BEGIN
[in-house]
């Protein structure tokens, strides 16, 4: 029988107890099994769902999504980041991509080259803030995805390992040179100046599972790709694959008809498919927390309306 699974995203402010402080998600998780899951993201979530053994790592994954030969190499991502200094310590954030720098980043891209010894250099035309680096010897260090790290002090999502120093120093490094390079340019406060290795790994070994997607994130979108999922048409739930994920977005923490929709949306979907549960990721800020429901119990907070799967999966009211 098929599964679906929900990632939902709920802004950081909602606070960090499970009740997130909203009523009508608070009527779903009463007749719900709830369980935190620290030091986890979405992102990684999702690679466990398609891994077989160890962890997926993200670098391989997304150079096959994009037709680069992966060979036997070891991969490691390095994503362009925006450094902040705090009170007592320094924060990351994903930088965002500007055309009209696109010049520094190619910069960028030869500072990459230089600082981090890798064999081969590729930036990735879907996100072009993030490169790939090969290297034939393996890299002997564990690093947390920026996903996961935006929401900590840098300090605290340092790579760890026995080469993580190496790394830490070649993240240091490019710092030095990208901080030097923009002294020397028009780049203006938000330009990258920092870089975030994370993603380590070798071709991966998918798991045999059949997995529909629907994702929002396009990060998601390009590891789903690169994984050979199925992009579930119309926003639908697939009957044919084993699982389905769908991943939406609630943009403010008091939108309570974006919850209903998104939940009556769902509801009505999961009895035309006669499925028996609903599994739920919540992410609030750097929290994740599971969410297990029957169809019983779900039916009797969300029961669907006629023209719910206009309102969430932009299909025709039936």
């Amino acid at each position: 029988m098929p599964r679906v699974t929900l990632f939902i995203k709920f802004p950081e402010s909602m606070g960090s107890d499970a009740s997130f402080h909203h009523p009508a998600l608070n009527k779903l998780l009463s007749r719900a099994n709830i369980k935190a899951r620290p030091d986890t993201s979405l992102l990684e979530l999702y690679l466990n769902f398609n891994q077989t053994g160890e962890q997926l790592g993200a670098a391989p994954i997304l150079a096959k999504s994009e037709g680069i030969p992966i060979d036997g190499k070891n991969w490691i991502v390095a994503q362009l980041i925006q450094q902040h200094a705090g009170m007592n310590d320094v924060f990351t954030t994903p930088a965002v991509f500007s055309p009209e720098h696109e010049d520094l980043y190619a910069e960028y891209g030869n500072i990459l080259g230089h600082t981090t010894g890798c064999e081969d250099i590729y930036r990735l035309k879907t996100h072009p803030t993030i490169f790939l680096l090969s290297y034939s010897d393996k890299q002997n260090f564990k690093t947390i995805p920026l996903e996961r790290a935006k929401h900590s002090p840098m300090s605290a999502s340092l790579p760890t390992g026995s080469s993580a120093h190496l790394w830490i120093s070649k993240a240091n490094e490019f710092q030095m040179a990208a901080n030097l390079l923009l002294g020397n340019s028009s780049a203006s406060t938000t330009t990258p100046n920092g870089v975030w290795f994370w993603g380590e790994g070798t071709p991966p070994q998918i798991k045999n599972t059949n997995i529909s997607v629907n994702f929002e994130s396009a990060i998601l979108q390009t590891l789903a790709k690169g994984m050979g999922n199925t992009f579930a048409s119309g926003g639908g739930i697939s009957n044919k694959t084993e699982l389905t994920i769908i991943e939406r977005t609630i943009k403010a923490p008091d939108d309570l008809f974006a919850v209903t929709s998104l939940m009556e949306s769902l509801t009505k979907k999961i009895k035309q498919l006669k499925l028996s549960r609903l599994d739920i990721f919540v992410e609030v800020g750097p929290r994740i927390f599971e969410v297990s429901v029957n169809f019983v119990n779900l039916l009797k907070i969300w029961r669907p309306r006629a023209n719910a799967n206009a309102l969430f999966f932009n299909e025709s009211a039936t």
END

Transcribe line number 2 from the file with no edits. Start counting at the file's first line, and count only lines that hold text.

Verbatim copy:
């Protein structure tokens, strides 16, 4: 029988107890099994769902999504980041991509080259803030995805390992040179100046599972790709694959008809498919927390309306 699974995203402010402080998600998780899951993201979530053994790592994954030969190499991502200094310590954030720098980043891209010894250099035309680096010897260090790290002090999502120093120093490094390079340019406060290795790994070994997607994130979108999922048409739930994920977005923490929709949306979907549960990721800020429901119990907070799967999966009211 098929599964679906929900990632939902709920802004950081909602606070960090499970009740997130909203009523009508608070009527779903009463007749719900709830369980935190620290030091986890979405992102990684999702690679466990398609891994077989160890962890997926993200670098391989997304150079096959994009037709680069992966060979036997070891991969490691390095994503362009925006450094902040705090009170007592320094924060990351994903930088965002500007055309009209696109010049520094190619910069960028030869500072990459230089600082981090890798064999081969590729930036990735879907996100072009993030490169790939090969290297034939393996890299002997564990690093947390920026996903996961935006929401900590840098300090605290340092790579760890026995080469993580190496790394830490070649993240240091490019710092030095990208901080030097923009002294020397028009780049203006938000330009990258920092870089975030994370993603380590070798071709991966998918798991045999059949997995529909629907994702929002396009990060998601390009590891789903690169994984050979199925992009579930119309926003639908697939009957044919084993699982389905769908991943939406609630943009403010008091939108309570974006919850209903998104939940009556769902509801009505999961009895035309006669499925028996609903599994739920919540992410609030750097929290994740599971969410297990029957169809019983779900039916009797969300029961669907006629023209719910206009309102969430932009299909025709039936």